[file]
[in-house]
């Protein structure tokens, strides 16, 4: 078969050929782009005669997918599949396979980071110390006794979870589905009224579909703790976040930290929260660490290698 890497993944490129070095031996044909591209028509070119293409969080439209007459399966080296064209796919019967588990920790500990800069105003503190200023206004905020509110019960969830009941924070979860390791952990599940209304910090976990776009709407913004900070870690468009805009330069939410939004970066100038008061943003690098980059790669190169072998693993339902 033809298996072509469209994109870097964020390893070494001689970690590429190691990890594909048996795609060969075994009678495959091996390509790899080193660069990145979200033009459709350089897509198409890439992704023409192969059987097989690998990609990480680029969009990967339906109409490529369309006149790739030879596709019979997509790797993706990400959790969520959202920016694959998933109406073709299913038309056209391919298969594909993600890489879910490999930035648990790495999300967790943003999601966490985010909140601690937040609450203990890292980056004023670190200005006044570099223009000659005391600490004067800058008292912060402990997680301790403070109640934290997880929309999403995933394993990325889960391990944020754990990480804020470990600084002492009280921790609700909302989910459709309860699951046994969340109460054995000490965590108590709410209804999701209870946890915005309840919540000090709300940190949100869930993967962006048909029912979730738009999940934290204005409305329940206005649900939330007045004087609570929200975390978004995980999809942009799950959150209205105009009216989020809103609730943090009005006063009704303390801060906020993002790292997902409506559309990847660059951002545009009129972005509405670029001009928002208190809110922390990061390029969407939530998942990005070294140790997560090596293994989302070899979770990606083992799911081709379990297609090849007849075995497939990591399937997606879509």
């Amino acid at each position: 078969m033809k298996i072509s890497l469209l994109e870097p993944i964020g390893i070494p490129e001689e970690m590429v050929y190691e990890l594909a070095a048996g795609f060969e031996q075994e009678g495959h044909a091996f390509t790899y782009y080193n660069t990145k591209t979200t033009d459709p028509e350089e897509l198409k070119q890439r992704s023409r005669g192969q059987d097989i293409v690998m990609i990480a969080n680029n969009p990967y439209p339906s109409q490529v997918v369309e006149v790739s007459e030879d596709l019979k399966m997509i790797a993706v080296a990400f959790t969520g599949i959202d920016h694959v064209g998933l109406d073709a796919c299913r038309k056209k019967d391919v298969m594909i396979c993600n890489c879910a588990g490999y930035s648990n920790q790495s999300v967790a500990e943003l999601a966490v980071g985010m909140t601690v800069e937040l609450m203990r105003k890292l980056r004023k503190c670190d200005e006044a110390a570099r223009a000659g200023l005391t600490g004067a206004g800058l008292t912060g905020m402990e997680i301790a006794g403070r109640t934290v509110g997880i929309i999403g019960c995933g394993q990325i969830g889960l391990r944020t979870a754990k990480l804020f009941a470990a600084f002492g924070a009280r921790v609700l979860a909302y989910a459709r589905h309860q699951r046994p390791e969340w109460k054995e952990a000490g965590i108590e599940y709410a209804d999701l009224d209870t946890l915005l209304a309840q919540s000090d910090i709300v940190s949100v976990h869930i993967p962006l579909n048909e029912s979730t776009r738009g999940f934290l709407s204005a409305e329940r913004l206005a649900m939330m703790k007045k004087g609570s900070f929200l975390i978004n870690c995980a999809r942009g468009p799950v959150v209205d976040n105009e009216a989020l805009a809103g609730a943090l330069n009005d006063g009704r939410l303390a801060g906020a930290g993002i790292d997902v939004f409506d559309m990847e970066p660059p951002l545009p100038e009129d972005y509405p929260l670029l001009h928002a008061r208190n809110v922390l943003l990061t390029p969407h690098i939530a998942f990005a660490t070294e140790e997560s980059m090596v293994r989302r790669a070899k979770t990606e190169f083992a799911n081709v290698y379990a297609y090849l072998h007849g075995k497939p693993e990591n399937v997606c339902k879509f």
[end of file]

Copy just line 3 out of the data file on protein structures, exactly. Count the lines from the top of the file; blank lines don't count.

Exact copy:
């Amino acid at each position: 078969m033809k298996i072509s890497l469209l994109e870097p993944i964020g390893i070494p490129e001689e970690m590429v050929y190691e990890l594909a070095a048996g795609f060969e031996q075994e009678g495959h044909a091996f390509t790899y782009y080193n660069t990145k591209t979200t033009d459709p028509e350089e897509l198409k070119q890439r992704s023409r005669g192969q059987d097989i293409v690998m990609i990480a969080n680029n969009p990967y439209p339906s109409q490529v997918v369309e006149v790739s007459e030879d596709l019979k399966m997509i790797a993706v080296a990400f959790t969520g599949i959202d920016h694959v064209g998933l109406d073709a796919c299913r038309k056209k019967d391919v298969m594909i396979c993600n890489c879910a588990g490999y930035s648990n920790q790495s999300v967790a500990e943003l999601a966490v980071g985010m909140t601690v800069e937040l609450m203990r105003k890292l980056r004023k503190c670190d200005e006044a110390a570099r223009a000659g200023l005391t600490g004067a206004g800058l008292t912060g905020m402990e997680i301790a006794g403070r109640t934290v509110g997880i929309i999403g019960c995933g394993q990325i969830g889960l391990r944020t979870a754990k990480l804020f009941a470990a600084f002492g924070a009280r921790v609700l979860a909302y989910a459709r589905h309860q699951r046994p390791e969340w109460k054995e952990a000490g965590i108590e599940y709410a209804d999701l009224d209870t946890l915005l209304a309840q919540s000090d910090i709300v940190s949100v976990h869930i993967p962006l579909n048909e029912s979730t776009r738009g999940f934290l709407s204005a409305e329940r913004l206005a649900m939330m703790k007045k004087g609570s900070f929200l975390i978004n870690c995980a999809r942009g468009p799950v959150v209205d976040n105009e009216a989020l805009a809103g609730a943090l330069n009005d006063g009704r939410l303390a801060g906020a930290g993002i790292d997902v939004f409506d559309m990847e970066p660059p951002l545009p100038e009129d972005y509405p929260l670029l001009h928002a008061r208190n809110v922390l943003l990061t390029p969407h690098i939530a998942f990005a660490t070294e140790e997560s980059m090596v293994r989302r790669a070899k979770t990606e190169f083992a799911n081709v290698y379990a297609y090849l072998h007849g075995k497939p693993e990591n399937v997606c339902k879509f």